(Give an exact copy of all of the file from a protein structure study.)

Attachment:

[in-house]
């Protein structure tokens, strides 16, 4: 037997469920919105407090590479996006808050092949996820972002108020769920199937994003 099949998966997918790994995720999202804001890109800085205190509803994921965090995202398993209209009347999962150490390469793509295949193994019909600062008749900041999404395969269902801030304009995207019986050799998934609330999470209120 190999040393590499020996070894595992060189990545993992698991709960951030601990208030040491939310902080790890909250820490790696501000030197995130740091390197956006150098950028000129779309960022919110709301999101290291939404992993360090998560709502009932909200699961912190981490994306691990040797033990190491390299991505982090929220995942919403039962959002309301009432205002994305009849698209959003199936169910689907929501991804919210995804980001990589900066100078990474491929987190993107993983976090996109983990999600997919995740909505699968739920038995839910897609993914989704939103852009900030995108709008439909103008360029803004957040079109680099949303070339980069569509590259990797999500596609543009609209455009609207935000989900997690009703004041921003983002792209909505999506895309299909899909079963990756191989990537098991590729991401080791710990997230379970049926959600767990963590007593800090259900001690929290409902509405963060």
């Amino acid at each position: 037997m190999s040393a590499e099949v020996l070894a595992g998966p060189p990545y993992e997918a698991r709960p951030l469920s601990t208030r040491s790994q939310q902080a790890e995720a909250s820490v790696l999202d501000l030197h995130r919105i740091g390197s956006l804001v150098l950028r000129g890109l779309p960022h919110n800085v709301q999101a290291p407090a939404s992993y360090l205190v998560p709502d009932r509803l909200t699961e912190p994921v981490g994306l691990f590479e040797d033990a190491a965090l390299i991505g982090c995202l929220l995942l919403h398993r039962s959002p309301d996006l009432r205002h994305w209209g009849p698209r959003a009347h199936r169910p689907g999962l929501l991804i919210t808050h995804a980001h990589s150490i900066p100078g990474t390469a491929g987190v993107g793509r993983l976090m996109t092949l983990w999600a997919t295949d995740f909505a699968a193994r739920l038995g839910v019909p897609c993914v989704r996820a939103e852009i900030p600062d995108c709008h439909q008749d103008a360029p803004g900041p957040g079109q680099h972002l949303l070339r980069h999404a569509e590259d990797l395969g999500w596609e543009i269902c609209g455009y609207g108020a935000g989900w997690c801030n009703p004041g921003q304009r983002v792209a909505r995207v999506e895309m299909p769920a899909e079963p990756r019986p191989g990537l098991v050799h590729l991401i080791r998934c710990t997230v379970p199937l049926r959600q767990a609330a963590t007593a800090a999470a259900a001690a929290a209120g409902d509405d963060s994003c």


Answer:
[in-house]
């Protein structure tokens, strides 16, 4: 037997469920919105407090590479996006808050092949996820972002108020769920199937994003 099949998966997918790994995720999202804001890109800085205190509803994921965090995202398993209209009347999962150490390469793509295949193994019909600062008749900041999404395969269902801030304009995207019986050799998934609330999470209120 190999040393590499020996070894595992060189990545993992698991709960951030601990208030040491939310902080790890909250820490790696501000030197995130740091390197956006150098950028000129779309960022919110709301999101290291939404992993360090998560709502009932909200699961912190981490994306691990040797033990190491390299991505982090929220995942919403039962959002309301009432205002994305009849698209959003199936169910689907929501991804919210995804980001990589900066100078990474491929987190993107993983976090996109983990999600997919995740909505699968739920038995839910897609993914989704939103852009900030995108709008439909103008360029803004957040079109680099949303070339980069569509590259990797999500596609543009609209455009609207935000989900997690009703004041921003983002792209909505999506895309299909899909079963990756191989990537098991590729991401080791710990997230379970049926959600767990963590007593800090259900001690929290409902509405963060």
């Amino acid at each position: 037997m190999s040393a590499e099949v020996l070894a595992g998966p060189p990545y993992e997918a698991r709960p951030l469920s601990t208030r040491s790994q939310q902080a790890e995720a909250s820490v790696l999202d501000l030197h995130r919105i740091g390197s956006l804001v150098l950028r000129g890109l779309p960022h919110n800085v709301q999101a290291p407090a939404s992993y360090l205190v998560p709502d009932r509803l909200t699961e912190p994921v981490g994306l691990f590479e040797d033990a190491a965090l390299i991505g982090c995202l929220l995942l919403h398993r039962s959002p309301d996006l009432r205002h994305w209209g009849p698209r959003a009347h199936r169910p689907g999962l929501l991804i919210t808050h995804a980001h990589s150490i900066p100078g990474t390469a491929g987190v993107g793509r993983l976090m996109t092949l983990w999600a997919t295949d995740f909505a699968a193994r739920l038995g839910v019909p897609c993914v989704r996820a939103e852009i900030p600062d995108c709008h439909q008749d103008a360029p803004g900041p957040g079109q680099h972002l949303l070339r980069h999404a569509e590259d990797l395969g999500w596609e543009i269902c609209g455009y609207g108020a935000g989900w997690c801030n009703p004041g921003q304009r983002v792209a909505r995207v999506e895309m299909p769920a899909e079963p990756r019986p191989g990537l098991v050799h590729l991401i080791r998934c710990t997230v379970p199937l049926r959600q767990a609330a963590t007593a800090a999470a259900a001690a929290a209120g409902d509405d963060s994003c």